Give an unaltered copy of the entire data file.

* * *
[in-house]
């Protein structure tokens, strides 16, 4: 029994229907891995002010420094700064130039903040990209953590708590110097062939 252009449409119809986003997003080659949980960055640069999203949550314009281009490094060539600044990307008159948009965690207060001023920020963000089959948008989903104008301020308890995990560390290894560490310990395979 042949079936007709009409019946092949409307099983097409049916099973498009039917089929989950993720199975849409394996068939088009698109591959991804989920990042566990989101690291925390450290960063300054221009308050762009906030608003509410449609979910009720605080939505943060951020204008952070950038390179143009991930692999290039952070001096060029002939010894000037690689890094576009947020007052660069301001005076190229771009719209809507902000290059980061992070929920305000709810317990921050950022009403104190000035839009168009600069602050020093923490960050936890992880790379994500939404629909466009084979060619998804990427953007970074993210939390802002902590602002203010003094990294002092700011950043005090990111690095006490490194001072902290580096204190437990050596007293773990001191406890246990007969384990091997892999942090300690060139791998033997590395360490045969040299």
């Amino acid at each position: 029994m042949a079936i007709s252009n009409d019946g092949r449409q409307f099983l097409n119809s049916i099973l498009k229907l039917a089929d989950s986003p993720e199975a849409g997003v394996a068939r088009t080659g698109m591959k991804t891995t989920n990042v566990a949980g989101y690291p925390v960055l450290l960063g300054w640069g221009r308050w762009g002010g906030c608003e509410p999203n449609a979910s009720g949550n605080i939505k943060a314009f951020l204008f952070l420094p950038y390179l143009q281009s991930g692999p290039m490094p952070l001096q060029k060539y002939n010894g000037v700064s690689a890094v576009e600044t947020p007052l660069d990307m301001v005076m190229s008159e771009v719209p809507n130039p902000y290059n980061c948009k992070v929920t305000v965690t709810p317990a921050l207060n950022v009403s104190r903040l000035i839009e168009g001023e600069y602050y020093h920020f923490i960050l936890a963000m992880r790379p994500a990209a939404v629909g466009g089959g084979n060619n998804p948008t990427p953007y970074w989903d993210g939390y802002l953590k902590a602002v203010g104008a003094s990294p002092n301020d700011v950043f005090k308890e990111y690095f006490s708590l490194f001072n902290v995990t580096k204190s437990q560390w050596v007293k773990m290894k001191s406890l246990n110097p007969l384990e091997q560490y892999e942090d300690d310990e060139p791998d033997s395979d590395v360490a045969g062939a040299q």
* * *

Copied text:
[in-house]
């Protein structure tokens, strides 16, 4: 029994229907891995002010420094700064130039903040990209953590708590110097062939 252009449409119809986003997003080659949980960055640069999203949550314009281009490094060539600044990307008159948009965690207060001023920020963000089959948008989903104008301020308890995990560390290894560490310990395979 042949079936007709009409019946092949409307099983097409049916099973498009039917089929989950993720199975849409394996068939088009698109591959991804989920990042566990989101690291925390450290960063300054221009308050762009906030608003509410449609979910009720605080939505943060951020204008952070950038390179143009991930692999290039952070001096060029002939010894000037690689890094576009947020007052660069301001005076190229771009719209809507902000290059980061992070929920305000709810317990921050950022009403104190000035839009168009600069602050020093923490960050936890992880790379994500939404629909466009084979060619998804990427953007970074993210939390802002902590602002203010003094990294002092700011950043005090990111690095006490490194001072902290580096204190437990050596007293773990001191406890246990007969384990091997892999942090300690060139791998033997590395360490045969040299």
């Amino acid at each position: 029994m042949a079936i007709s252009n009409d019946g092949r449409q409307f099983l097409n119809s049916i099973l498009k229907l039917a089929d989950s986003p993720e199975a849409g997003v394996a068939r088009t080659g698109m591959k991804t891995t989920n990042v566990a949980g989101y690291p925390v960055l450290l960063g300054w640069g221009r308050w762009g002010g906030c608003e509410p999203n449609a979910s009720g949550n605080i939505k943060a314009f951020l204008f952070l420094p950038y390179l143009q281009s991930g692999p290039m490094p952070l001096q060029k060539y002939n010894g000037v700064s690689a890094v576009e600044t947020p007052l660069d990307m301001v005076m190229s008159e771009v719209p809507n130039p902000y290059n980061c948009k992070v929920t305000v965690t709810p317990a921050l207060n950022v009403s104190r903040l000035i839009e168009g001023e600069y602050y020093h920020f923490i960050l936890a963000m992880r790379p994500a990209a939404v629909g466009g089959g084979n060619n998804p948008t990427p953007y970074w989903d993210g939390y802002l953590k902590a602002v203010g104008a003094s990294p002092n301020d700011v950043f005090k308890e990111y690095f006490s708590l490194f001072n902290v995990t580096k204190s437990q560390w050596v007293k773990m290894k001191s406890l246990n110097p007969l384990e091997q560490y892999e942090d300690d310990e060139p791998d033997s395979d590395v360490a045969g062939a040299q």